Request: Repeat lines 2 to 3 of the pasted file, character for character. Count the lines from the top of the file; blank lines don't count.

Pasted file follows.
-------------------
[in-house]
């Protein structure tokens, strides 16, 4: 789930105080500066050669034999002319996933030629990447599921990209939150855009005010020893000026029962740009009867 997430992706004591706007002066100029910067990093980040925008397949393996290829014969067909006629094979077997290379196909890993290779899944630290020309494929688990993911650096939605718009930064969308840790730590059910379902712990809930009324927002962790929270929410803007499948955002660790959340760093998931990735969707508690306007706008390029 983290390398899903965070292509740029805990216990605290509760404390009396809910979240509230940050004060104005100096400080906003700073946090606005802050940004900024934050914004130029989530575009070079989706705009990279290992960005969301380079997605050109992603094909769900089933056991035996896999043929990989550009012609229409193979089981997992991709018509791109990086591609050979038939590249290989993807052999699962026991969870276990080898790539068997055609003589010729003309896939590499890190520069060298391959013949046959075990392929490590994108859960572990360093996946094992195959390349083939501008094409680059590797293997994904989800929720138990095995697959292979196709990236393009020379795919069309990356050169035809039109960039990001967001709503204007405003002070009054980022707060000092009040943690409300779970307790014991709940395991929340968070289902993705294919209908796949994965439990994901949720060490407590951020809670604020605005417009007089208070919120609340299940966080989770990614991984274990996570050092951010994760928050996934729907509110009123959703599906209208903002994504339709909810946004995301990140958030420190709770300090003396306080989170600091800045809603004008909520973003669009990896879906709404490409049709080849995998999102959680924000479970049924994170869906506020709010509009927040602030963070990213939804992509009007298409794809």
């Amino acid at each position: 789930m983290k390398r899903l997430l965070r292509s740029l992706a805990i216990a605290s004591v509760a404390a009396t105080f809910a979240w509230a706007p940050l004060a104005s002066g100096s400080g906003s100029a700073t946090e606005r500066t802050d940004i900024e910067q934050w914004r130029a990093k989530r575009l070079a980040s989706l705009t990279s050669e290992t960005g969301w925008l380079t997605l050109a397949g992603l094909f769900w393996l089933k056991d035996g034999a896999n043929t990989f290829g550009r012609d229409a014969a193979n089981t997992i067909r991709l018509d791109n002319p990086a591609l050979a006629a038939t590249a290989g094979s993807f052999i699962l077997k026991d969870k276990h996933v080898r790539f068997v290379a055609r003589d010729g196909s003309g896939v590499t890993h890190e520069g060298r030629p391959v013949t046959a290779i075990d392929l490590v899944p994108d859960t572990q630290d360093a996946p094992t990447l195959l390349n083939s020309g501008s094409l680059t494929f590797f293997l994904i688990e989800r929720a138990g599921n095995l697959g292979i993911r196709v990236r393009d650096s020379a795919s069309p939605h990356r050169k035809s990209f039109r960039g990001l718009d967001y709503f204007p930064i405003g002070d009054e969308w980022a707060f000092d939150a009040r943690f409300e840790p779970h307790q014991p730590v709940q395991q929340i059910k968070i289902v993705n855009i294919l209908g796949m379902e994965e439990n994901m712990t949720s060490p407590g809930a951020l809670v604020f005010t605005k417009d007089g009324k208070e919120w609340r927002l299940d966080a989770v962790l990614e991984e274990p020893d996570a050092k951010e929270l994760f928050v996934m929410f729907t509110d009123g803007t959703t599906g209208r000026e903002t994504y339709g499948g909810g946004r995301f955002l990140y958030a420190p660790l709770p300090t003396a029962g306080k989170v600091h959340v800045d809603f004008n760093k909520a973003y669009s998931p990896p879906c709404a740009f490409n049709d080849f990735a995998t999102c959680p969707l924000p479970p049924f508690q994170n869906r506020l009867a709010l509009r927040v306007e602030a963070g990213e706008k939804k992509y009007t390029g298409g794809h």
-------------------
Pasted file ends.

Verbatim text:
């Protein structure tokens, strides 16, 4: 789930105080500066050669034999002319996933030629990447599921990209939150855009005010020893000026029962740009009867 997430992706004591706007002066100029910067990093980040925008397949393996290829014969067909006629094979077997290379196909890993290779899944630290020309494929688990993911650096939605718009930064969308840790730590059910379902712990809930009324927002962790929270929410803007499948955002660790959340760093998931990735969707508690306007706008390029 983290390398899903965070292509740029805990216990605290509760404390009396809910979240509230940050004060104005100096400080906003700073946090606005802050940004900024934050914004130029989530575009070079989706705009990279290992960005969301380079997605050109992603094909769900089933056991035996896999043929990989550009012609229409193979089981997992991709018509791109990086591609050979038939590249290989993807052999699962026991969870276990080898790539068997055609003589010729003309896939590499890190520069060298391959013949046959075990392929490590994108859960572990360093996946094992195959390349083939501008094409680059590797293997994904989800929720138990095995697959292979196709990236393009020379795919069309990356050169035809039109960039990001967001709503204007405003002070009054980022707060000092009040943690409300779970307790014991709940395991929340968070289902993705294919209908796949994965439990994901949720060490407590951020809670604020605005417009007089208070919120609340299940966080989770990614991984274990996570050092951010994760928050996934729907509110009123959703599906209208903002994504339709909810946004995301990140958030420190709770300090003396306080989170600091800045809603004008909520973003669009990896879906709404490409049709080849995998999102959680924000479970049924994170869906506020709010509009927040602030963070990213939804992509009007298409794809």
């Amino acid at each position: 789930m983290k390398r899903l997430l965070r292509s740029l992706a805990i216990a605290s004591v509760a404390a009396t105080f809910a979240w509230a706007p940050l004060a104005s002066g100096s400080g906003s100029a700073t946090e606005r500066t802050d940004i900024e910067q934050w914004r130029a990093k989530r575009l070079a980040s989706l705009t990279s050669e290992t960005g969301w925008l380079t997605l050109a397949g992603l094909f769900w393996l089933k056991d035996g034999a896999n043929t990989f290829g550009r012609d229409a014969a193979n089981t997992i067909r991709l018509d791109n002319p990086a591609l050979a006629a038939t590249a290989g094979s993807f052999i699962l077997k026991d969870k276990h996933v080898r790539f068997v290379a055609r003589d010729g196909s003309g896939v590499t890993h890190e520069g060298r030629p391959v013949t046959a290779i075990d392929l490590v899944p994108d859960t572990q630290d360093a996946p094992t990447l195959l390349n083939s020309g501008s094409l680059t494929f590797f293997l994904i688990e989800r929720a138990g599921n095995l697959g292979i993911r196709v990236r393009d650096s020379a795919s069309p939605h990356r050169k035809s990209f039109r960039g990001l718009d967001y709503f204007p930064i405003g002070d009054e969308w980022a707060f000092d939150a009040r943690f409300e840790p779970h307790q014991p730590v709940q395991q929340i059910k968070i289902v993705n855009i294919l209908g796949m379902e994965e439990n994901m712990t949720s060490p407590g809930a951020l809670v604020f005010t605005k417009d007089g009324k208070e919120w609340r927002l299940d966080a989770v962790l990614e991984e274990p020893d996570a050092k951010e929270l994760f928050v996934m929410f729907t509110d009123g803007t959703t599906g209208r000026e903002t994504y339709g499948g909810g946004r995301f955002l990140y958030a420190p660790l709770p300090t003396a029962g306080k989170v600091h959340v800045d809603f004008n760093k909520a973003y669009s998931p990896p879906c709404a740009f490409n049709d080849f990735a995998t999102c959680p969707l924000p479970p049924f508690q994170n869906r506020l009867a709010l509009r927040v306007e602030a963070g990213e706008k939804k992509y009007t390029g298409g794809h």